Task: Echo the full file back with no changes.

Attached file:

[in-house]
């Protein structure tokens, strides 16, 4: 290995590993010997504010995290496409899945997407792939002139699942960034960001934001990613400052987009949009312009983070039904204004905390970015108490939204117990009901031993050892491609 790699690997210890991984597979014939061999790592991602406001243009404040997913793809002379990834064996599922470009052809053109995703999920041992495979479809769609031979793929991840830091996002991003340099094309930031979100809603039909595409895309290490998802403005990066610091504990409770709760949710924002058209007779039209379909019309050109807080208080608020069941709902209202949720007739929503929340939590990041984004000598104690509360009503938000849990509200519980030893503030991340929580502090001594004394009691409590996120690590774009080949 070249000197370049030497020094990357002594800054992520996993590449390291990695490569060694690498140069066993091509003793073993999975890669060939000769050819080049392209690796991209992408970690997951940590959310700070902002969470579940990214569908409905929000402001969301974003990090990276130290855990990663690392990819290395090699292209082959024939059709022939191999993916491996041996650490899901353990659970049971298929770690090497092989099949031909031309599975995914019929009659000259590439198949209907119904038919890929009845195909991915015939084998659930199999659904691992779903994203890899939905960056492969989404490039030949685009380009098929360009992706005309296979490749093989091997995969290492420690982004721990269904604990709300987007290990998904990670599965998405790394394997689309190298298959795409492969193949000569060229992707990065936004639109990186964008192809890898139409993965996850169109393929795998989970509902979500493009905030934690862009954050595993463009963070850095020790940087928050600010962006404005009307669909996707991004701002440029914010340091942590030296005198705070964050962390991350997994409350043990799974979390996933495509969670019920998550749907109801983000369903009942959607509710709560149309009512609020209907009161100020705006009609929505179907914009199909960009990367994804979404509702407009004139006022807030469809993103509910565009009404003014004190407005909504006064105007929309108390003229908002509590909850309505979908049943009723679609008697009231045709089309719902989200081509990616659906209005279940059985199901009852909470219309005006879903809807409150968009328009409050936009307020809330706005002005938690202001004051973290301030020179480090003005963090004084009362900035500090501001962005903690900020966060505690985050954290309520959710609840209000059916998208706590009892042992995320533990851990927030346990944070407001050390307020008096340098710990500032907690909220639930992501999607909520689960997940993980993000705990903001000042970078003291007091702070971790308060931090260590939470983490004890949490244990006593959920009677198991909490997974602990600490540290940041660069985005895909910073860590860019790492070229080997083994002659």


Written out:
[in-house]
């Protein structure tokens, strides 16, 4: 290995590993010997504010995290496409899945997407792939002139699942960034960001934001990613400052987009949009312009983070039904204004905390970015108490939204117990009901031993050892491609 790699690997210890991984597979014939061999790592991602406001243009404040997913793809002379990834064996599922470009052809053109995703999920041992495979479809769609031979793929991840830091996002991003340099094309930031979100809603039909595409895309290490998802403005990066610091504990409770709760949710924002058209007779039209379909019309050109807080208080608020069941709902209202949720007739929503929340939590990041984004000598104690509360009503938000849990509200519980030893503030991340929580502090001594004394009691409590996120690590774009080949 070249000197370049030497020094990357002594800054992520996993590449390291990695490569060694690498140069066993091509003793073993999975890669060939000769050819080049392209690796991209992408970690997951940590959310700070902002969470579940990214569908409905929000402001969301974003990090990276130290855990990663690392990819290395090699292209082959024939059709022939191999993916491996041996650490899901353990659970049971298929770690090497092989099949031909031309599975995914019929009659000259590439198949209907119904038919890929009845195909991915015939084998659930199999659904691992779903994203890899939905960056492969989404490039030949685009380009098929360009992706005309296979490749093989091997995969290492420690982004721990269904604990709300987007290990998904990670599965998405790394394997689309190298298959795409492969193949000569060229992707990065936004639109990186964008192809890898139409993965996850169109393929795998989970509902979500493009905030934690862009954050595993463009963070850095020790940087928050600010962006404005009307669909996707991004701002440029914010340091942590030296005198705070964050962390991350997994409350043990799974979390996933495509969670019920998550749907109801983000369903009942959607509710709560149309009512609020209907009161100020705006009609929505179907914009199909960009990367994804979404509702407009004139006022807030469809993103509910565009009404003014004190407005909504006064105007929309108390003229908002509590909850309505979908049943009723679609008697009231045709089309719902989200081509990616659906209005279940059985199901009852909470219309005006879903809807409150968009328009409050936009307020809330706005002005938690202001004051973290301030020179480090003005963090004084009362900035500090501001962005903690900020966060505690985050954290309520959710609840209000059916998208706590009892042992995320533990851990927030346990944070407001050390307020008096340098710990500032907690909220639930992501999607909520689960997940993980993000705990903001000042970078003291007091702070971790308060931090260590939470983490004890949490244990006593959920009677198991909490997974602990600490540290940041660069985005895909910073860590860019790492070229080997083994002659």